Writing across diverse urban contexts: Informality in Tallinn, Bafatá & Berlin
Wednesday 18 March, 6pm - 8pm
Venue: Exhibition Room, G07 Pearson Building, Gower Street, University College London (see www.ucl.ac.uk/maps)
Hanna Hilbrandt (Open University); Susana Neves Alves (UCL); Tauri Tuvikene (University of Tallinn)
Discussant: Suzie Hall (LSE)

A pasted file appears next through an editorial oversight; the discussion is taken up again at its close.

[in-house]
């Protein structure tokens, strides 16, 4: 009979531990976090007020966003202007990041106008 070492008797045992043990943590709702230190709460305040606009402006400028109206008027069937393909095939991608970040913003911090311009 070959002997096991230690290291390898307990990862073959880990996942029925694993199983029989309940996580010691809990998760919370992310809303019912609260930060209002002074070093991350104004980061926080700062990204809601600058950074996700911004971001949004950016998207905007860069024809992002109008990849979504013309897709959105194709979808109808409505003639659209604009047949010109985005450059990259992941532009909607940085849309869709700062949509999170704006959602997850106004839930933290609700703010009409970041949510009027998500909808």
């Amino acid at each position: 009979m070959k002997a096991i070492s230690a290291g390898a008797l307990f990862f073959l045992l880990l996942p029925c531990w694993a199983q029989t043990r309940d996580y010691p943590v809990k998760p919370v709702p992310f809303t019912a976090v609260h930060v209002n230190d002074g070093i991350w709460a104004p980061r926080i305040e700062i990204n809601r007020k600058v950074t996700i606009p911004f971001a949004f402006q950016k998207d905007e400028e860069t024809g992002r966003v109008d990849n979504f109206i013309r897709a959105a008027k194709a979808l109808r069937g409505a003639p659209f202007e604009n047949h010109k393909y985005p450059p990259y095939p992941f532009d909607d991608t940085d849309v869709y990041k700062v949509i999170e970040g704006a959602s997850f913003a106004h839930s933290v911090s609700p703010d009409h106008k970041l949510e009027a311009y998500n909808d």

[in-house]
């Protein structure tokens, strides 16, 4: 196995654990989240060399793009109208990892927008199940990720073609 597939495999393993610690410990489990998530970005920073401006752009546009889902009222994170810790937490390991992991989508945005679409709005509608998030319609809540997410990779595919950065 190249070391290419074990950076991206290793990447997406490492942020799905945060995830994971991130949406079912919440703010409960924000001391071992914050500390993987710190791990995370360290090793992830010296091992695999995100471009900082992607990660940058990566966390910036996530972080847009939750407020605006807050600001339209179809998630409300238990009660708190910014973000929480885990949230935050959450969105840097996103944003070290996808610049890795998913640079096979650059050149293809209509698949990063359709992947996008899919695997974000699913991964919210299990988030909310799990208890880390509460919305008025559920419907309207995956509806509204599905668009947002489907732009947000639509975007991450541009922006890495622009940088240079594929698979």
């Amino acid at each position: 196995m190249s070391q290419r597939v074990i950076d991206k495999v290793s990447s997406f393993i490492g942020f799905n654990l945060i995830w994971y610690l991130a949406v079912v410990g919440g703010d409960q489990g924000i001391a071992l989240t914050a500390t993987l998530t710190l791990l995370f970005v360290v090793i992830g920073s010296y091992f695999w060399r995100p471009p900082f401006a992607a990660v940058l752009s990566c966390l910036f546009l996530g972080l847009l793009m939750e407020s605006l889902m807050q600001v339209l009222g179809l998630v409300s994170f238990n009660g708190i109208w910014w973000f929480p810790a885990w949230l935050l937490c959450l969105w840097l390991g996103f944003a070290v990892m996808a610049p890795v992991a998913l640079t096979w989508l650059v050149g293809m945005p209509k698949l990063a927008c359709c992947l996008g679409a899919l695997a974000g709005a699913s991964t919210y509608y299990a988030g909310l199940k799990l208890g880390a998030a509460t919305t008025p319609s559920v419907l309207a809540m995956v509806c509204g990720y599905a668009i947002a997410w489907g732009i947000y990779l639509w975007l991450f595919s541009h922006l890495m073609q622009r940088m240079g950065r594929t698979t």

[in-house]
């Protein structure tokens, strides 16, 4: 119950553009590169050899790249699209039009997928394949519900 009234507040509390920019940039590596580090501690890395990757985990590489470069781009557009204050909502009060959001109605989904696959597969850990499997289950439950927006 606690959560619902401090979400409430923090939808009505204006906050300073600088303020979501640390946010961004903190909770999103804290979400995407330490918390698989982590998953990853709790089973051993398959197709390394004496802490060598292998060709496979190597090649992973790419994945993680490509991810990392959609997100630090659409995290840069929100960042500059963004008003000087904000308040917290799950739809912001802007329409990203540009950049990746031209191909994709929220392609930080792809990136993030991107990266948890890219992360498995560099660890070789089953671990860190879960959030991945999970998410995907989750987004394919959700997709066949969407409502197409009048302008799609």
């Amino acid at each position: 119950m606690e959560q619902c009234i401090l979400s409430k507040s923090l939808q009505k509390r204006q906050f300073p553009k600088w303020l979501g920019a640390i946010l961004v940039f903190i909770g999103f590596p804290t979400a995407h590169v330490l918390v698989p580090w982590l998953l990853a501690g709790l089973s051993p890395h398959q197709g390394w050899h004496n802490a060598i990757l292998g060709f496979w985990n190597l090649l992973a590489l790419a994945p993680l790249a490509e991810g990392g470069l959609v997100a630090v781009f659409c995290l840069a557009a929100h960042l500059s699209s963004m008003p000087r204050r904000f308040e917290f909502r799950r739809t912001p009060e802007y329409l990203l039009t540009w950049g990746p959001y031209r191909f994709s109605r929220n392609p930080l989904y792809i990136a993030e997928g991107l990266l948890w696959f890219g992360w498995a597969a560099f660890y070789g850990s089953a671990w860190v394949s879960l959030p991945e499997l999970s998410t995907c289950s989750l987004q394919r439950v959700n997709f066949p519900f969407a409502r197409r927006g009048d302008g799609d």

Abstract: Urban research has long related informality to a lack of state capacity or a failure of formal institutions. This assumption not only lacks attention to the heterogeneous logics and relations through which informality is produced by multiple actors in- and outside of the state, it has also created a dividing line between states. Whereas some states are understood to manage urban development through a coherently functioning state apparatus, others presumably fail to regulate. To unmake and reframe such understandings this paper offers both a theoretical discussion and an empirical exploration of the ways in which informality is infused in processes of governance in cities across the globe. Based on a comparison of three case studies in Tallinn (Estonia), Berlin (Germany) and Bafatá (Guinea-Bissau), we suggest that if we seek to account for the similarities and differences in the informalization of cities in the north and the south we need to reconsider the role of states. More particularly, our line of argumentation focuses on the ways in which local state agencies are entangled in the workings of informality. Herby we work towards a more relational understanding of informality that is attuned to the multiple roles adopted by different actors involved in urban processes and the power relations that are mobilized therein in order to pursue two aims. On the one hand, we seek to show that state institutions shape urban development through everyday negotiations, legal incoherencies and regulatory ambiguities rather than coherently functioning institutions. On the other hand, we explore alternative forms of rule and institutions that exist beyond the state and govern people’s lives alongside the state. It follows from these two perspectives that allegedly informal processes can similarly be understood as ‘formalities’, while what appears to be formal at first sight might work through multiple informal relations.